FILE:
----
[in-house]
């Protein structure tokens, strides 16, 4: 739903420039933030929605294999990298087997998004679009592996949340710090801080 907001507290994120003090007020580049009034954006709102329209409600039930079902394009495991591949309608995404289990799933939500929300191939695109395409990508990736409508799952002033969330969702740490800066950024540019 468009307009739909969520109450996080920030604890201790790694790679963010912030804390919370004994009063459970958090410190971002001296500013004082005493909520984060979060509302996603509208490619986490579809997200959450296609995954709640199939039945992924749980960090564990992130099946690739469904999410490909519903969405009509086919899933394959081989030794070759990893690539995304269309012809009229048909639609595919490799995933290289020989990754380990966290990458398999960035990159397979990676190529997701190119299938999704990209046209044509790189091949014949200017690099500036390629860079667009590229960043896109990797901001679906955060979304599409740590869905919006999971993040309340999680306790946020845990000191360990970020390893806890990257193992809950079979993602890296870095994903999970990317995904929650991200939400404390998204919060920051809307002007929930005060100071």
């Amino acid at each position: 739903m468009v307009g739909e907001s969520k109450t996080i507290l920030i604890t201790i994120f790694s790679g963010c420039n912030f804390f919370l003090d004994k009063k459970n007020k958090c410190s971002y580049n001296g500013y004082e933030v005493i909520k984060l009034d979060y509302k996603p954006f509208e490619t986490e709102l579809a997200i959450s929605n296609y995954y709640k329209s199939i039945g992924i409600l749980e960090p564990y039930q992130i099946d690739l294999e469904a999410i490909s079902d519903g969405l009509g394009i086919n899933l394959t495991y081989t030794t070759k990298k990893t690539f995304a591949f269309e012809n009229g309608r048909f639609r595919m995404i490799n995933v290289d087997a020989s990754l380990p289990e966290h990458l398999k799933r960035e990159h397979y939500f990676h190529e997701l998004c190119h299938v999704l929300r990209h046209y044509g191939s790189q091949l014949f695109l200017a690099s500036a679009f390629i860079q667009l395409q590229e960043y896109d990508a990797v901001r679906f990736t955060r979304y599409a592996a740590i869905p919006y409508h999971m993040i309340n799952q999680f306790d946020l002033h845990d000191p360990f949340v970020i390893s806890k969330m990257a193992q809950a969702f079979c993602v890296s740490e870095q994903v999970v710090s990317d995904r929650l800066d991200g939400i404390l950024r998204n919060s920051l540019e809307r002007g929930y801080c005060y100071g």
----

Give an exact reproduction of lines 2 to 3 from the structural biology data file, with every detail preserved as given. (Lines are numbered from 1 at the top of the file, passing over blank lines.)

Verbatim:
């Protein structure tokens, strides 16, 4: 739903420039933030929605294999990298087997998004679009592996949340710090801080 907001507290994120003090007020580049009034954006709102329209409600039930079902394009495991591949309608995404289990799933939500929300191939695109395409990508990736409508799952002033969330969702740490800066950024540019 468009307009739909969520109450996080920030604890201790790694790679963010912030804390919370004994009063459970958090410190971002001296500013004082005493909520984060979060509302996603509208490619986490579809997200959450296609995954709640199939039945992924749980960090564990992130099946690739469904999410490909519903969405009509086919899933394959081989030794070759990893690539995304269309012809009229048909639609595919490799995933290289020989990754380990966290990458398999960035990159397979990676190529997701190119299938999704990209046209044509790189091949014949200017690099500036390629860079667009590229960043896109990797901001679906955060979304599409740590869905919006999971993040309340999680306790946020845990000191360990970020390893806890990257193992809950079979993602890296870095994903999970990317995904929650991200939400404390998204919060920051809307002007929930005060100071």
């Amino acid at each position: 739903m468009v307009g739909e907001s969520k109450t996080i507290l920030i604890t201790i994120f790694s790679g963010c420039n912030f804390f919370l003090d004994k009063k459970n007020k958090c410190s971002y580049n001296g500013y004082e933030v005493i909520k984060l009034d979060y509302k996603p954006f509208e490619t986490e709102l579809a997200i959450s929605n296609y995954y709640k329209s199939i039945g992924i409600l749980e960090p564990y039930q992130i099946d690739l294999e469904a999410i490909s079902d519903g969405l009509g394009i086919n899933l394959t495991y081989t030794t070759k990298k990893t690539f995304a591949f269309e012809n009229g309608r048909f639609r595919m995404i490799n995933v290289d087997a020989s990754l380990p289990e966290h990458l398999k799933r960035e990159h397979y939500f990676h190529e997701l998004c190119h299938v999704l929300r990209h046209y044509g191939s790189q091949l014949f695109l200017a690099s500036a679009f390629i860079q667009l395409q590229e960043y896109d990508a990797v901001r679906f990736t955060r979304y599409a592996a740590i869905p919006y409508h999971m993040i309340n799952q999680f306790d946020l002033h845990d000191p360990f949340v970020i390893s806890k969330m990257a193992q809950a969702f079979c993602v890296s740490e870095q994903v999970v710090s990317d995904r929650l800066d991200g939400i404390l950024r998204n919060s920051l540019e809307r002007g929930y801080c005060y100071g």